Senate Democrats recently changed the filibuster rules on votes to confirm judicial and executive branch nominations. Under the old rules, at least 60 votes were required to invoke cloture and cut off debate on nominations. Under the new rules, however, the vote to end a filibuster and invoke cloture requires only 51 votes, so that a bare majority of the Senate can advance nominations. Alex Dahl, a shareholder at Brownstein Hyatt Farber Schreck in Washington, DC, and former Senior Counsel to the Senate Judiciary Committee, and Michael Teter, Associate Professor of Law at the University of Utah, will discuss the causes and consequences of the Senate filibuster reform.
12:00-1:00 p.m., Ray Quinney & Nebeker (36 S State St #1400)
Speakers: Alex Dahl of Brownstein Hyatt Farber Schrek, and Professor Michael Teter
Alex Dahl is a shareholder at Brownstein Hyatt Farber Schreck, where he provides strategic public policy and legal counsel concerning legal reform, health care, corporate mergers, congressional investigations, and financial services. He also helps organizations navigate the political and legal arena of State Attorneys General.
Previously, Dahl served as the Deputy Staff Director and Senior Counsel to the Senate Judiciary Committee, where he spent five years advising then-Chairman, Senator Orrin G. Hatch (R-UT), on legislative strategy concerning a wide variety of bills and constitutional amendments within the Committee’s jurisdiction, which includes intellectual property, immigration policy, criminal law, legal reform and antitrust.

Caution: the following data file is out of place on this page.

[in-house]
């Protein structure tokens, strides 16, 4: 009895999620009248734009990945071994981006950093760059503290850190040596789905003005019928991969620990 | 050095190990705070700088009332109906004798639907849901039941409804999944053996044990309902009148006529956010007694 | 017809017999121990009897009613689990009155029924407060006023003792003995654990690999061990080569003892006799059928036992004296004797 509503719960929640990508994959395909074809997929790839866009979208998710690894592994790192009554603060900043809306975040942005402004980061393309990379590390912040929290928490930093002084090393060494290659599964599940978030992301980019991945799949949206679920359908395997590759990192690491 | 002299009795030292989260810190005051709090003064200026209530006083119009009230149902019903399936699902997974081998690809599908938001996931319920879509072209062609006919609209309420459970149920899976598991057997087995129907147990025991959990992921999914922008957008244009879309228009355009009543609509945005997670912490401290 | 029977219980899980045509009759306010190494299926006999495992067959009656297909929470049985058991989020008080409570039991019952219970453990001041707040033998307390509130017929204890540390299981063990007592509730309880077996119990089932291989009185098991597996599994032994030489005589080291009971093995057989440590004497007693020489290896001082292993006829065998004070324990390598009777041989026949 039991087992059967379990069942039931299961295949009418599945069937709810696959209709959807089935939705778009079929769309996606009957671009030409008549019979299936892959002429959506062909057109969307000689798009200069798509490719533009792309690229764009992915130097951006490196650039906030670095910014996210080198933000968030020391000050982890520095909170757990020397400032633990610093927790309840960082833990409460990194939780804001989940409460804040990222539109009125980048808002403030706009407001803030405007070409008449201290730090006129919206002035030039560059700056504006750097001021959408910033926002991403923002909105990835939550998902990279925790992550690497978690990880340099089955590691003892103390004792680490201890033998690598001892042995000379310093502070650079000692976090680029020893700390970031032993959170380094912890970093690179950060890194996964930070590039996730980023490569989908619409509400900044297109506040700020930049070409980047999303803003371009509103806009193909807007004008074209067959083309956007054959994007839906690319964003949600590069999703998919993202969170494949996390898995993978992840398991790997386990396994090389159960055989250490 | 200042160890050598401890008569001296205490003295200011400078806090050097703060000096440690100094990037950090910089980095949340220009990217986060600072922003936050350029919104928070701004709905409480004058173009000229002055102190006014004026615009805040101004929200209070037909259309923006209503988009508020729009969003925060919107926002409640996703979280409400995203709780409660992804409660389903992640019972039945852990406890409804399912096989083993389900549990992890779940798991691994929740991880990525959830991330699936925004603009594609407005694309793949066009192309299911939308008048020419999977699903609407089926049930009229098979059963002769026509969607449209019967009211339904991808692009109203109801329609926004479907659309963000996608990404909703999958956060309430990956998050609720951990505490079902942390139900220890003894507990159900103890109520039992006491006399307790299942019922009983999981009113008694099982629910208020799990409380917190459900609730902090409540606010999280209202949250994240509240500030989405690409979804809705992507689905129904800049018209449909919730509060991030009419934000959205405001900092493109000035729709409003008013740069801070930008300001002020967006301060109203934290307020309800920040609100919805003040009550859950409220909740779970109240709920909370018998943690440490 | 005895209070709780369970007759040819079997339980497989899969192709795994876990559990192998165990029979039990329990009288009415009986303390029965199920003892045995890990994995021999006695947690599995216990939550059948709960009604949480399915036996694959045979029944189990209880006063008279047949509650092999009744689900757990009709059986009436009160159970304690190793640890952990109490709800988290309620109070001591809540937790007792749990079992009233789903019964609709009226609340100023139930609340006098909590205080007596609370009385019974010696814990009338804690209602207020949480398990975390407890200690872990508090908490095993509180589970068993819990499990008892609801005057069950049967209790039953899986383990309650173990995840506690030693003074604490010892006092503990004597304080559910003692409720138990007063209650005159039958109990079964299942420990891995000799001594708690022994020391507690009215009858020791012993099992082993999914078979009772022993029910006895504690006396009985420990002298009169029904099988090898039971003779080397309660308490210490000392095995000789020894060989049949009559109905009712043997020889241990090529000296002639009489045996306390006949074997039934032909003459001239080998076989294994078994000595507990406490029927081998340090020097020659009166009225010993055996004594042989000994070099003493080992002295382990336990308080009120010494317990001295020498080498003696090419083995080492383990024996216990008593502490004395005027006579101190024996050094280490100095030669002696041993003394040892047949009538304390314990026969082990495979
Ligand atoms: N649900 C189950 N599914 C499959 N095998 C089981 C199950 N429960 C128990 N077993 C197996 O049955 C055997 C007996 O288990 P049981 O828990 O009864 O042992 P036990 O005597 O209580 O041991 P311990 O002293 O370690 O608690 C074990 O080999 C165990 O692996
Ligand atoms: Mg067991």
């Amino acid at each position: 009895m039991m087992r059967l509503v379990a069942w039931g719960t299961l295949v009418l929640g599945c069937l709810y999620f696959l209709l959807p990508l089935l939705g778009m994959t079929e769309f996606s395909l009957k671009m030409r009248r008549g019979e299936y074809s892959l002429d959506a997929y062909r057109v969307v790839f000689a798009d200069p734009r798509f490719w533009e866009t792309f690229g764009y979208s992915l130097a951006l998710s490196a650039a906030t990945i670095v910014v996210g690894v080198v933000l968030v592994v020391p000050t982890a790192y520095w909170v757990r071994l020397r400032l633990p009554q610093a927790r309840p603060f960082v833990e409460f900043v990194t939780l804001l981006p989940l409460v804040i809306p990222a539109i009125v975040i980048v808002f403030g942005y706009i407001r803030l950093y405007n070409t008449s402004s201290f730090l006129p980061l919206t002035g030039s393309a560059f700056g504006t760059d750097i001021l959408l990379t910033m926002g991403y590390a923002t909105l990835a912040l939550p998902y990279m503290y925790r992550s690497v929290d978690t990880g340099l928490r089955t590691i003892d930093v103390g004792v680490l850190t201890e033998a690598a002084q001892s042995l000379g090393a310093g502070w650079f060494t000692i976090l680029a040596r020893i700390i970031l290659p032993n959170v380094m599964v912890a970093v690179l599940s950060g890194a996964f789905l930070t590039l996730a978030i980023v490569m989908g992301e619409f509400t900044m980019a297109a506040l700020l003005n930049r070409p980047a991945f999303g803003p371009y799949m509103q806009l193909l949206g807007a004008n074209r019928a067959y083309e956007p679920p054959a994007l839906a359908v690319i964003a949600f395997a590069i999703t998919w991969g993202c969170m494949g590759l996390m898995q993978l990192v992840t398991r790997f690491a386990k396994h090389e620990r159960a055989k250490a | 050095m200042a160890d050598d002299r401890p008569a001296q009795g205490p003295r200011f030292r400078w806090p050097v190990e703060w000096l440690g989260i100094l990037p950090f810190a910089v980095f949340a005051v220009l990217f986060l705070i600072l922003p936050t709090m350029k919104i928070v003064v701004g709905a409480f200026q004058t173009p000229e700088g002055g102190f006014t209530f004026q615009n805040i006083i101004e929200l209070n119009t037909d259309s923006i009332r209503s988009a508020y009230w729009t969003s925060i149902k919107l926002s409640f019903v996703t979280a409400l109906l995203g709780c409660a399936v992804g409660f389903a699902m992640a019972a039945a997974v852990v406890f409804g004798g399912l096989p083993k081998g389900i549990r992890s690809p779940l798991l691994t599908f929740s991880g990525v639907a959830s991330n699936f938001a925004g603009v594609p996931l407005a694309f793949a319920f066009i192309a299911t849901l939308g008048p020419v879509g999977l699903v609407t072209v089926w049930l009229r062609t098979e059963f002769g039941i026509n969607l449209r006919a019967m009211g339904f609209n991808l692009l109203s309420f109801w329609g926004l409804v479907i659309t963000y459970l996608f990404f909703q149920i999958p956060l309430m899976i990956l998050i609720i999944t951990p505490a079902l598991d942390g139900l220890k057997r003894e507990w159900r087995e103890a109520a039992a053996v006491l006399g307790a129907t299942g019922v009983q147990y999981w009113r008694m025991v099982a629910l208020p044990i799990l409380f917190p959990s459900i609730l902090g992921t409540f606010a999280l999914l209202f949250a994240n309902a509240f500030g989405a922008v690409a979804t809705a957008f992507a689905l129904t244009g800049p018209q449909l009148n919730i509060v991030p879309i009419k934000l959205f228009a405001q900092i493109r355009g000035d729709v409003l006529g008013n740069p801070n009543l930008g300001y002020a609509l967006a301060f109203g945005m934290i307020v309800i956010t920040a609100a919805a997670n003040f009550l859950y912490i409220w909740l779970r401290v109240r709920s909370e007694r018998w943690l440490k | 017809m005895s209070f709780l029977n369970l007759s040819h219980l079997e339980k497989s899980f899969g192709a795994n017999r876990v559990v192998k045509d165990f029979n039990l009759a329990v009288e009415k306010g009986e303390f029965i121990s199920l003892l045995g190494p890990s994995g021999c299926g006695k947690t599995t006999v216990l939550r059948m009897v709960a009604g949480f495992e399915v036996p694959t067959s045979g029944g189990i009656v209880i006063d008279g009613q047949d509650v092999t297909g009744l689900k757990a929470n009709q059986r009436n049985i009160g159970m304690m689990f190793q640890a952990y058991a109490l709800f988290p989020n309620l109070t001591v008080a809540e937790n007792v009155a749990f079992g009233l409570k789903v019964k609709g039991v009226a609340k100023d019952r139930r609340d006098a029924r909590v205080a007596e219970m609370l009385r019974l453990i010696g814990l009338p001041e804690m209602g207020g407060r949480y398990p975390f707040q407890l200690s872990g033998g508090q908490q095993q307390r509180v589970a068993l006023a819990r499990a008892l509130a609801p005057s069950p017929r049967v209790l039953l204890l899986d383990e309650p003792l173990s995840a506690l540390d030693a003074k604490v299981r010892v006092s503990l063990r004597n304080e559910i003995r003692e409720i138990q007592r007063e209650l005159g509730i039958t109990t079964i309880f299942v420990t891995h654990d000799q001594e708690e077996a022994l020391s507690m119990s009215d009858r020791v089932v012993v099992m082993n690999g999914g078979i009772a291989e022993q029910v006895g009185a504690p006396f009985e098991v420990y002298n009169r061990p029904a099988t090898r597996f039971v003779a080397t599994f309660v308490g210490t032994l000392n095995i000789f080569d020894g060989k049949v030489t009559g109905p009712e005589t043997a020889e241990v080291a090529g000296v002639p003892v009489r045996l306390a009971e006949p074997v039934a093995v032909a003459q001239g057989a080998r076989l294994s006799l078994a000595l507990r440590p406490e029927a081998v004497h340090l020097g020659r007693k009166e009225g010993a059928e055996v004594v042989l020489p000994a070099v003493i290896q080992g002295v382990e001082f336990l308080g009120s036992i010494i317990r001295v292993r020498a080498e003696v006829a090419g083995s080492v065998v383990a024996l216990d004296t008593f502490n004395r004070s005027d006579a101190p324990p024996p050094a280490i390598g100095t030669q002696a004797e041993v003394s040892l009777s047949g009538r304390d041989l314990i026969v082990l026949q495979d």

Dahl has also worked as an Assistant U.S. Attorney in the District of Columbia, where he prosecuted felony drug distribution and firearms cases in DC Superior Court. He was specially assigned to handle criminal intellectual property cases involving illegal sales of pirated DVD movies and music CDs.
Prior to his government service, Alex practiced general commercial litigation in Salt Lake City, Utah, where he handled a variety of civil matters relating to electric utilities, securities and contract disputes. He began his legal career as a law clerk for the Honorable Dee V. Benson, U.S. District Court Judge for the District of Utah.
Michael Teter joined the faculty at the S.J. Quinney College of Law as an associate professor in 2011. Prior to that, he was a visiting professor of politics at Pomona College and a teaching fellow in the Federal Legislation & Administrative Clinic at Georgetown Law.
Professor Teter received his B.A. in Politics from Pomona College and his J.D. from Yale Law School. After law school, he worked as a union-side labor lawyer in Los Angeles before joining the presidential campaign of John Kerry in 2003, working in Iowa, Washington State, and California, before serving as the Kerry-Edwards Wisconsin State Field Director. He directed the re-election campaign of Senator Herb Kohl before going to work as a litigation associate at Perkins Coie in Seattle, Washington.
Teter’s research focuses on the intersection of constitutional structures and the legislative process, as well as on the role politics plays in the U.S. legal system.